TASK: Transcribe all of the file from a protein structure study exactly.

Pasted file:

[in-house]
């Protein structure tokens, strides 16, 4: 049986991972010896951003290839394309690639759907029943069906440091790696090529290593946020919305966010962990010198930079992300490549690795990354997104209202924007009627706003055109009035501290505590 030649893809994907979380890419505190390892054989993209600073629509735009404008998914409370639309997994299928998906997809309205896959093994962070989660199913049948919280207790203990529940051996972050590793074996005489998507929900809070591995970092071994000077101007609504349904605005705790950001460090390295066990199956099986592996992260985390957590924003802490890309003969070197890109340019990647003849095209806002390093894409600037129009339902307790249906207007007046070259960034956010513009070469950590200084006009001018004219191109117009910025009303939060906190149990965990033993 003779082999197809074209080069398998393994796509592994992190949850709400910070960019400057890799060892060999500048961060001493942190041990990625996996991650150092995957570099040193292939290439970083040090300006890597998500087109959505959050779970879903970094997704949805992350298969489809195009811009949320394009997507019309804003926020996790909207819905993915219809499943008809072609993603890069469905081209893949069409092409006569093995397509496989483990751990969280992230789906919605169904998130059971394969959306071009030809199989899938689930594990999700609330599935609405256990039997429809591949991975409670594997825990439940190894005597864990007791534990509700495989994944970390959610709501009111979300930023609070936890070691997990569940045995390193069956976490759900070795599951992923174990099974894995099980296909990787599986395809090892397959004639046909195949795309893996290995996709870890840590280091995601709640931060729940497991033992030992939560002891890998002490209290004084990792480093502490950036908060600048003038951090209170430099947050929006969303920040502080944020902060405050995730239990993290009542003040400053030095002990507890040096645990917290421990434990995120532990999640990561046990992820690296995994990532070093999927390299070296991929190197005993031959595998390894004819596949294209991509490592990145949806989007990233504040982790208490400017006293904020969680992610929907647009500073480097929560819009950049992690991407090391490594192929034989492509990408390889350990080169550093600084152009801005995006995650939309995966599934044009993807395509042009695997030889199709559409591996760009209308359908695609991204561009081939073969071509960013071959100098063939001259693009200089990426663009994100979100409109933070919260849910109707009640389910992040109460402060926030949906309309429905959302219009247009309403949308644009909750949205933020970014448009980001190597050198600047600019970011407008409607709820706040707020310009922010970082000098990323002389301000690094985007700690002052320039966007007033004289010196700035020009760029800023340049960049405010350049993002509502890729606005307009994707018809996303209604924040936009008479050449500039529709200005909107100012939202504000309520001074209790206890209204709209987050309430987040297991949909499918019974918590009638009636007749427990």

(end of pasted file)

[in-house]
């Protein structure tokens, strides 16, 4: 049986991972010896951003290839394309690639759907029943069906440091790696090529290593946020919305966010962990010198930079992300490549690795990354997104209202924007009627706003055109009035501290505590 030649893809994907979380890419505190390892054989993209600073629509735009404008998914409370639309997994299928998906997809309205896959093994962070989660199913049948919280207790203990529940051996972050590793074996005489998507929900809070591995970092071994000077101007609504349904605005705790950001460090390295066990199956099986592996992260985390957590924003802490890309003969070197890109340019990647003849095209806002390093894409600037129009339902307790249906207007007046070259960034956010513009070469950590200084006009001018004219191109117009910025009303939060906190149990965990033993 003779082999197809074209080069398998393994796509592994992190949850709400910070960019400057890799060892060999500048961060001493942190041990990625996996991650150092995957570099040193292939290439970083040090300006890597998500087109959505959050779970879903970094997704949805992350298969489809195009811009949320394009997507019309804003926020996790909207819905993915219809499943008809072609993603890069469905081209893949069409092409006569093995397509496989483990751990969280992230789906919605169904998130059971394969959306071009030809199989899938689930594990999700609330599935609405256990039997429809591949991975409670594997825990439940190894005597864990007791534990509700495989994944970390959610709501009111979300930023609070936890070691997990569940045995390193069956976490759900070795599951992923174990099974894995099980296909990787599986395809090892397959004639046909195949795309893996290995996709870890840590280091995601709640931060729940497991033992030992939560002891890998002490209290004084990792480093502490950036908060600048003038951090209170430099947050929006969303920040502080944020902060405050995730239990993290009542003040400053030095002990507890040096645990917290421990434990995120532990999640990561046990992820690296995994990532070093999927390299070296991929190197005993031959595998390894004819596949294209991509490592990145949806989007990233504040982790208490400017006293904020969680992610929907647009500073480097929560819009950049992690991407090391490594192929034989492509990408390889350990080169550093600084152009801005995006995650939309995966599934044009993807395509042009695997030889199709559409591996760009209308359908695609991204561009081939073969071509960013071959100098063939001259693009200089990426663009994100979100409109933070919260849910109707009640389910992040109460402060926030949906309309429905959302219009247009309403949308644009909750949205933020970014448009980001190597050198600047600019970011407008409607709820706040707020310009922010970082000098990323002389301000690094985007700690002052320039966007007033004289010196700035020009760029800023340049960049405010350049993002509502890729606005307009994707018809996303209604924040936009008479050449500039529709200005909107100012939202504000309520001074209790206890209204709209987050309430987040297991949909499918019974918590009638009636007749427990």